WEST BROM 1
The FA Cup third round comes round each year accompanied by a search for meaning. Anyone looking for it at Loftus Road yesterday would have entered into an existential crisis.
If the game had meaning for anyone, it was for Kieron Dyer. His career has been sabotaged by ailments but in injury-time yesterday, he scored QPR's equaliser. For once, the individual achievement may be more significant than the importance for the team: it was Dyer's first goal since 2007.
Long had been linked with a move to Newcastle last week but West Brom's assistant head coach Kevin Keen insisted the Irish international remained part of the club's plans.
"He's not a player we want to lose. He's certainly a player we don't want to sell and he's not in our plans to sell," Keen said last night.
The press conferences were full of regret for the dwindling popularity of the Cup.
QPR's win at Chelsea last Wednesday caused more of a surprise than, say, Brighton beating Newcastle yesterday, which demonstrates the problem the FA Cup now has.
An attendance of just under 9,000 at yesterday's game – the lowest home crowd for QPR after their Capital One Cup game against Walsall in August – demonstrated the reality of the FA Cup for many supporters. Those who turned up will have regretted it. "You seem teams going half-hearted at the Cup for some reason, people want to see Premier League football and maybe the sales were more exciting for them," Redknapp said afterwards.
Redknapp wanted to use the competition to look at players on the periphery of the squad but he also hoped that winning in any competition would help his side.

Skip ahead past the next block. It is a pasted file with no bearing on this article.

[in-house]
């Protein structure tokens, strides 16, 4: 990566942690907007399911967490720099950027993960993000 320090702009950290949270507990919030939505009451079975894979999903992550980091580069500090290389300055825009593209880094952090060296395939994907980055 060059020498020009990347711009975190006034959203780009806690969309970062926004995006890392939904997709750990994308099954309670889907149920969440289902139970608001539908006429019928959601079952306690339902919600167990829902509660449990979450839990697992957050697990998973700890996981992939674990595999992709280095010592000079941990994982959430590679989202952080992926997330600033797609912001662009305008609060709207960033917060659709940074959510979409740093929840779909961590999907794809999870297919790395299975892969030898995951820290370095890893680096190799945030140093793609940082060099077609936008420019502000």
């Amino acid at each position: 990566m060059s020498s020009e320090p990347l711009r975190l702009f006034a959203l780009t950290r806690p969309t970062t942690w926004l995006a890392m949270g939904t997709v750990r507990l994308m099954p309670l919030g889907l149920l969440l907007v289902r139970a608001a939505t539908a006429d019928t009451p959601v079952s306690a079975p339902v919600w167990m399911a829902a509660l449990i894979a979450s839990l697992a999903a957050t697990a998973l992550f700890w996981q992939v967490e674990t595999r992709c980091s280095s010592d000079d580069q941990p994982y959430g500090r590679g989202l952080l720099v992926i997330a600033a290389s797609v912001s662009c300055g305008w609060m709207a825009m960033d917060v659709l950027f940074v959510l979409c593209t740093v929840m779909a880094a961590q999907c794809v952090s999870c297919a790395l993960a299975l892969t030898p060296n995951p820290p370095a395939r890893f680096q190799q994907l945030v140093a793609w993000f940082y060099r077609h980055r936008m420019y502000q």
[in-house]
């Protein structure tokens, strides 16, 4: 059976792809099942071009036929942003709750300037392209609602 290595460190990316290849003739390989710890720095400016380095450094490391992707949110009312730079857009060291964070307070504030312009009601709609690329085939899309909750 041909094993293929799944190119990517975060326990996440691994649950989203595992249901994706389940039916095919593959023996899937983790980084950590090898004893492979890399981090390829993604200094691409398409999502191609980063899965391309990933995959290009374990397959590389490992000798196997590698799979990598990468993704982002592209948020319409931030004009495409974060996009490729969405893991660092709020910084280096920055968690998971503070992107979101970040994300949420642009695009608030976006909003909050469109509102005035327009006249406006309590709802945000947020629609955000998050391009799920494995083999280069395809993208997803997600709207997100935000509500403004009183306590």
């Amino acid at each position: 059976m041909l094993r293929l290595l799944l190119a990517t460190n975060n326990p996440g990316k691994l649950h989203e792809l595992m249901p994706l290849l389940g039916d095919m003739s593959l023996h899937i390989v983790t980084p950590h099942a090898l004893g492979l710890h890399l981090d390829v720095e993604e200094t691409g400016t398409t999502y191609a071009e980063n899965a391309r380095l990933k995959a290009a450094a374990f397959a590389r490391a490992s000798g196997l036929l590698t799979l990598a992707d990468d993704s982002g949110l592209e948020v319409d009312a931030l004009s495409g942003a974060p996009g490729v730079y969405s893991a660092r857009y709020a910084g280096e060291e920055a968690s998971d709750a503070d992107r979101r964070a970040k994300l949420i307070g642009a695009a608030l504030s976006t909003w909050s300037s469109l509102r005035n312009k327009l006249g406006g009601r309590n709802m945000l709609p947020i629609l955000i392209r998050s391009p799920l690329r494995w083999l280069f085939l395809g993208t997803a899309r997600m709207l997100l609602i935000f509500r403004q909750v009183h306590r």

"I didn't want to get beat, it's important we didn't get beat and it's important we stop getting beat. The draw today following the win at Chelsea was important."
Redknapp admitted he didn't see Dyer's goal coming but also acknowledged that he will have other problems apart from getting players in this month.
Ryan Nelsen has been tempted by a chance to work as a coach in MLS and Redknapp doesn't want to lose him. "He's one of the best pros I've ever met in my life," Redknapp said when he revealed that Nelsen may leave the club this month.
QPR need him for the fight against relegation and the Cup is secondary to that. Redknapp's side had started with a greater appetite but that soon disappeared.
The first half was tedious; the second a little better. Redknapp wanted to look at strikers and he established that neither DJ Campbell nor Jay Bothroyd can save QPR, even if he had kind words for them afterwards.
Nedum Onuoha was only called onto the bench following the late withdrawal of Shaun Wright-Phillips and then he was sent on when Nelsen felt a muscle strain. When George Thorne's shot was blocked and came to Long, his finish was deflected in off Onuoha.
QPR seemed resigned to defeat. "I couldn't really see a goal coming, we're a little bit short," Redknapp said, " but we kept working."
In injury-time, Dyer, completing only his second game this season, latched onto a long ball and finished with a class none of the QPR strikers could match. Redknapp could again preach the importance of not losing and get on with the real business of January: getting some players in. "We need to have a little go in the transfer window," Redknapp said and you know he really wants to have a little go.